It’s just understandable those with a taste fighting for impossible finds, yet, the joke somehow took place right under their noses today in Hong Kong – <A Methuselah of 1971 La Tache was withdrawn from Christie’s auction of former HK chief secretary Henry Tang Ying-yen’s wines>
I wrote an article on 15March, a day before last weekend’s Henry Tang Christie’s Auction (15&16 March) on the authenticity of the rare-wine market especially in auctions these days where they have becoming the dumping ground for counterfeits (Hong Kong could be the most popular one being the world’s most profitable wine auction market last year with total sales of $130.3 million, well above New York ($56.1 million) and London ($29.3 million). After it had been published, I had been warned by close friends that I am putting myself in a funny situation and I should go check my mailbox soon for “serious letter”. While to me, it was the right thing to share with audiances about the situation in general today especially after FBI arrested Rudy Kuniawan for his billion dollar fine-wine fraud last year.
Not surprisingly though, since last sat, Don Cornwell, a Los Angeles-based lawyer has been circulating a counterfeit wine allegation about this auction on Wine Berserkers, a popular international forum on wine. Doubts have been cast on the authenticity of at least three lots of wine, Methuselah of 1971 DRC La Tache (lot 189), a 12-bottle case of 1978 DRC Montrachet (lot 256) and a three-bottle lot of 1959 Romanee-Conti (lot 165). In response, Christie’s has insisted that it takes “all appropriate steps” to ensure that it does not sell inauthentic nor counterfeit wines.
Lot 256 sold for HK$847,000 – far more than the top estimate of HK$600,000. Lot 165 sold for HK$242,000. The wine collection fetched a total of HK$48 million.
In an e-mail Cornwell sent to David Elswood, global head of wine at Christie’s, and the FBI, he noted that Tang’s 1971 La Tache bears two signature labels, indicating it is a later version than the initial release, which bears a single signature label.
He said, “Lot 189 in the Henry Tang auction is a bottle with a two-signature label (of the 1972-73 vintage type), with a strip label from Foreign Brands with the fluid quantity stated in pints and ounces (whereas all other 1971 strip labels from Consolidated Distilled Products, Leroy, Frederic Wildman, Domaine Chandon, Young’s Markets, etc state the quantities in liters) and, most significantly, it bears bottle Number 0001. I have long had concerns about the authenticity of the bottles of 1971 DRC wines bearing Foreign Brands strip labels as all other strip labels at that time were labeled with the fluid quality in liters….. It also seems difficult to believe that a late issue wine, such as Lot 189, would have the quantity labeled in pints and ounces.”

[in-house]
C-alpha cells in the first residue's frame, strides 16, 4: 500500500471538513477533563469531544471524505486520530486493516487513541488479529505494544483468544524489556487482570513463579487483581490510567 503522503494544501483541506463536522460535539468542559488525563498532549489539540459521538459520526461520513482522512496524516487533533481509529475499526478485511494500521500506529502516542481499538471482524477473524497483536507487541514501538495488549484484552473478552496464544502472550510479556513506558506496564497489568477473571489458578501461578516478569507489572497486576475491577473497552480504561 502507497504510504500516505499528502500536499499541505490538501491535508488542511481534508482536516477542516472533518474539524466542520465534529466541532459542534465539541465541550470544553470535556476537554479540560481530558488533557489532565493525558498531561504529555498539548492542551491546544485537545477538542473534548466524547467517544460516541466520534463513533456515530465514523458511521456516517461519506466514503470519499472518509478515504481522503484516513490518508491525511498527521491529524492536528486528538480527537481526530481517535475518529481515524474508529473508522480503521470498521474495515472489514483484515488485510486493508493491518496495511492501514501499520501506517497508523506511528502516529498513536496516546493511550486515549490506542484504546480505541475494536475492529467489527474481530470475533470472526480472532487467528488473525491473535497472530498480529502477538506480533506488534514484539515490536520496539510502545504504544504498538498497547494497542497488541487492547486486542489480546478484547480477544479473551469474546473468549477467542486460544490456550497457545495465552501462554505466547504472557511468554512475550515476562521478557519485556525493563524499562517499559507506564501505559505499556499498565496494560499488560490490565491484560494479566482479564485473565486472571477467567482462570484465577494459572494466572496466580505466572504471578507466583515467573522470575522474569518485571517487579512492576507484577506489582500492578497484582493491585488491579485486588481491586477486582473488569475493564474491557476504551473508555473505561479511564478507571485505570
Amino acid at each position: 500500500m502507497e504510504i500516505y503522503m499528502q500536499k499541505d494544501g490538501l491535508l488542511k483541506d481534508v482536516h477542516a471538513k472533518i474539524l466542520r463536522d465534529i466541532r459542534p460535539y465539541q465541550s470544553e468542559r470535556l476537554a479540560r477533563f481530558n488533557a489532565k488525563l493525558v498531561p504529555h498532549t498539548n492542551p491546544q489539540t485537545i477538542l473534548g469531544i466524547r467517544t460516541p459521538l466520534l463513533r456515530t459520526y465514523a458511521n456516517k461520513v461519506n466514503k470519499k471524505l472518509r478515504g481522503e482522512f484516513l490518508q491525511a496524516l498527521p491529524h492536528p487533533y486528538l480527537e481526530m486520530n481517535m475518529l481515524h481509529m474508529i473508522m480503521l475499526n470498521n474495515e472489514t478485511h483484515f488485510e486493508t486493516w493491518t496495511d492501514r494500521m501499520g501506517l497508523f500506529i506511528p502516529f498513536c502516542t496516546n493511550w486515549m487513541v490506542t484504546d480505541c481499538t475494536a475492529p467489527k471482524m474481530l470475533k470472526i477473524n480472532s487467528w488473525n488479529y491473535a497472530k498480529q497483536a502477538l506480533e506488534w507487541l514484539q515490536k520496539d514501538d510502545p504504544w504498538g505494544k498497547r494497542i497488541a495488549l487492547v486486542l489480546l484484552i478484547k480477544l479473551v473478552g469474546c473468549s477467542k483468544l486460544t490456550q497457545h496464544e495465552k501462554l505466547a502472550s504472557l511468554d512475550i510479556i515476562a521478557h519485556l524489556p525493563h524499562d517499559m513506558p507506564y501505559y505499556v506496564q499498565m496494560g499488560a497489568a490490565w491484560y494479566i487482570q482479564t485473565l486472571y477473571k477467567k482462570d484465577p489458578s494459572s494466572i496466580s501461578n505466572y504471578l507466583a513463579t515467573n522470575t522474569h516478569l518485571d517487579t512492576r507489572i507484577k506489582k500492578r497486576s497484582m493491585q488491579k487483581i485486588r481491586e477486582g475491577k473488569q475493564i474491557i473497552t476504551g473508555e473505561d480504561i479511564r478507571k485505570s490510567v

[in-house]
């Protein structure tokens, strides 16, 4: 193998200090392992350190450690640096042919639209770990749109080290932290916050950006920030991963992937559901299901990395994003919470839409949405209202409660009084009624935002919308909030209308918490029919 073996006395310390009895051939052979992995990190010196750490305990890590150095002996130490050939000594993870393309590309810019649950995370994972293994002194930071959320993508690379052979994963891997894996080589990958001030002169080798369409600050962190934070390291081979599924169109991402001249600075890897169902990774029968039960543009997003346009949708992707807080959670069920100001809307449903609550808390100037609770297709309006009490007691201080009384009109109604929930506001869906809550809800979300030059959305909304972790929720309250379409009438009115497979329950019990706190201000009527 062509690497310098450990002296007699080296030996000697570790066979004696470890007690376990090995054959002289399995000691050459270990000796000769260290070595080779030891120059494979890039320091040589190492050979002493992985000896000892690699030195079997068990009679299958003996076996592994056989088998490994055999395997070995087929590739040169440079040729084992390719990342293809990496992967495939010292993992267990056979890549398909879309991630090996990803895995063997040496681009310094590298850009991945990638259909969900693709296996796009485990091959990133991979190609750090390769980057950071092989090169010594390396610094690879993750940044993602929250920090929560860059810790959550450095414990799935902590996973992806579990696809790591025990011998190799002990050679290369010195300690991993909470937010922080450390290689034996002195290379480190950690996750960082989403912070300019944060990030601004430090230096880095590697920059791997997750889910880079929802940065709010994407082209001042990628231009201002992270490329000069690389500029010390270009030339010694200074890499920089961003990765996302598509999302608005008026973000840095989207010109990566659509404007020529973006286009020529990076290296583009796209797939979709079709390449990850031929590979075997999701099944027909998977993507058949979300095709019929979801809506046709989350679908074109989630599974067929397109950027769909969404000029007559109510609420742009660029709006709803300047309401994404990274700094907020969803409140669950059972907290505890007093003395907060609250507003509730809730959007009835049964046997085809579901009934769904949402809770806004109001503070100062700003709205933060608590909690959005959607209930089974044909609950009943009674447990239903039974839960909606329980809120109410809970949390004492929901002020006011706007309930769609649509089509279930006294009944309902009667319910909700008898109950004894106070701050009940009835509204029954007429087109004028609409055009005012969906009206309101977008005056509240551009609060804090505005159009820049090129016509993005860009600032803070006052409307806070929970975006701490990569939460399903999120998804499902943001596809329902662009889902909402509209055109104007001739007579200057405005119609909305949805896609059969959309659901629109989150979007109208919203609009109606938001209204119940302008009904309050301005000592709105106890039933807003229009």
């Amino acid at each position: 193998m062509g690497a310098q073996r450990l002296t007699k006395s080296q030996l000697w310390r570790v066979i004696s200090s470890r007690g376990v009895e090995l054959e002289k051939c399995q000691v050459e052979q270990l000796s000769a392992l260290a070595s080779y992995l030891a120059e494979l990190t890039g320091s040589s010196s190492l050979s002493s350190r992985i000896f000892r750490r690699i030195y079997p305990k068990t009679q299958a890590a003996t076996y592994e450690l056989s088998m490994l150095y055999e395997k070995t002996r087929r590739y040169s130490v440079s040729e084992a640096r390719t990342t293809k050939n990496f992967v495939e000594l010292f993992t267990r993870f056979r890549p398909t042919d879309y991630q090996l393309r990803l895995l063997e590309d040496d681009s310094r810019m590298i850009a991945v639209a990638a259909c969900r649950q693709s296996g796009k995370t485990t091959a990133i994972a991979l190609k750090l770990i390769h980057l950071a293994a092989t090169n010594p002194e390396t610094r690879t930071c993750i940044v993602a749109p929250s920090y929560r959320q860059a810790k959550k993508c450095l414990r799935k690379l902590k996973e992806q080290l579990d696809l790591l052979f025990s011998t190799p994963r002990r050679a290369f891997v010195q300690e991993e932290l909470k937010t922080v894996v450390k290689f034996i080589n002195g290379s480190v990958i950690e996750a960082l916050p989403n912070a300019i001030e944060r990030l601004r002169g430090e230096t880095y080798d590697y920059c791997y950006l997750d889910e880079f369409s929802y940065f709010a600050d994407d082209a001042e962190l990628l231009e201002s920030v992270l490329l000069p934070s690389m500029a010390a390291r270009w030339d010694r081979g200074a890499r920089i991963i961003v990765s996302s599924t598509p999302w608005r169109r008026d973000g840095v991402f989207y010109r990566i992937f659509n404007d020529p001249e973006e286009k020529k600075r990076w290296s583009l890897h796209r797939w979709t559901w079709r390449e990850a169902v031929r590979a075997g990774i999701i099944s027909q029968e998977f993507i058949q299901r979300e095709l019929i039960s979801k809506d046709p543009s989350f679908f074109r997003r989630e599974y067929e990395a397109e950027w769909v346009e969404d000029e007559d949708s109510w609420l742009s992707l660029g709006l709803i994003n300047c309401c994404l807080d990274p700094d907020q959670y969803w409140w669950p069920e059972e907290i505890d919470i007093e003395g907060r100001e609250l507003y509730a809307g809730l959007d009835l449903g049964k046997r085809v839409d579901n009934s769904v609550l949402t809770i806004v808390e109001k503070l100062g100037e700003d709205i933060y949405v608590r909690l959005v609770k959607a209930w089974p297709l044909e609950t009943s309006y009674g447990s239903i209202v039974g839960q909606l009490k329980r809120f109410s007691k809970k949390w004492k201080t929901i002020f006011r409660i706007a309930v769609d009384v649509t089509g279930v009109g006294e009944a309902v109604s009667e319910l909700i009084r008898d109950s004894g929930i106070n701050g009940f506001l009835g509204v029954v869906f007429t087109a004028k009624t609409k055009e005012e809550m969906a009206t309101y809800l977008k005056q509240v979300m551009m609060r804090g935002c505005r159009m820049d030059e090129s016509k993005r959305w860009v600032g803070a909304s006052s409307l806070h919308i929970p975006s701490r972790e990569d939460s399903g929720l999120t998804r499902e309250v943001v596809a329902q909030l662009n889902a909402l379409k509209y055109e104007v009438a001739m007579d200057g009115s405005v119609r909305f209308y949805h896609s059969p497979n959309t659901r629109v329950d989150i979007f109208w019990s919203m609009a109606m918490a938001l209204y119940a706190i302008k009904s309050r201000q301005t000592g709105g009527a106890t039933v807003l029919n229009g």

Cornwell also said that “While I don’t see any rational or logical explanation that could explain how late released Methuselahs could have two signature labels in combination with bottle Nos 0001 (Tang Bottle) or 0003 (Christie’s NY May 2007 bottle) printed on them, the one thing that the work that preceded this email demonstrates is that the auction houses have been extremely sloppy in their authentication efforts to date and that they need to be a hell of a lot more skeptical and a lot more careful about accepting big glass items from DRC for auction.”
Cornwell also claimed there are issues with the bottles and wax, which he described as “not remotely believable”. At the end of Cornwell’s 3rd mail to Christie’s, he said, ” In my opinion, these bottles are clearly not authentic and the fact that this lot purportedly passed your authentication process I find astounding.”
Christie’s withdrawing only lot 189 ahead of the auction.
Tang said he “has no reason to doubt their authenticity” and they were bought from a reputable British agent 20 years ago. “The agent has the records of them and I have no reason to doubt their authenticity.”
Barrister Albert Luk Wai-hung said that if the lots were proven to be counterfeit, customs and the police should step in. “If Tang truly believes the wines are authentic, he might not be liable,” he said.
Christie’s mentioned before the auction that “He’s at a point where there’s enough wine that he can share them with joy”
You can’t blame sellers’ innocence though. Like when Laurent Ponsot was attending a 2008 Acker’s auction, trying to stop the sale of Rudy’s Domaine Ponsot with its Clos st. Denis vintages from 1959 to 71 (were possibly inspired by a bottle of Christine Ponsot 1947 Clos St-Denis bought by Rudy) while Ponsot only started making it’s Clos St. Denis in the 80s. “It’s Burgundy,” Kurniawan told a reporter afterward. “Sometimes shit happens.” .
As well, you can’t blame the drinkers too. It’s indeed quite hard to tell the true taste of an old vintage bottle. Who had really had the luck to taste the very rarest wines on earth many times and with the long storage age, same vintage may taste differently, not to mention top wine critics such as Allen Meadows had been fooled repeatedly by Rudy’s bottles. Another incident In 2007 with Rudy threw a 60th-birthday party for his mother at Mélisse, a posh restaurant in Santa Monica. Among the guests was the actor Jackie Chan; at one point Chan stood on a chair holding a jeroboam of Château Pétrus from Rudy and shouted, “Rudy, you are the best!” Lots of collectors seemed to agree.
With another reputable auction house withdrawing lot, there seems little doubt that the fine-wine business is awash with fraudulent rarities and more due diligence should be done by 3rd party /auctioneers to protect all parties.
This is a big issue that effects all wine lovers whom own a collections or trying to own some. An issue to be careful about.
This news bothers me whole day, I guess it is time for a good bottle or……not?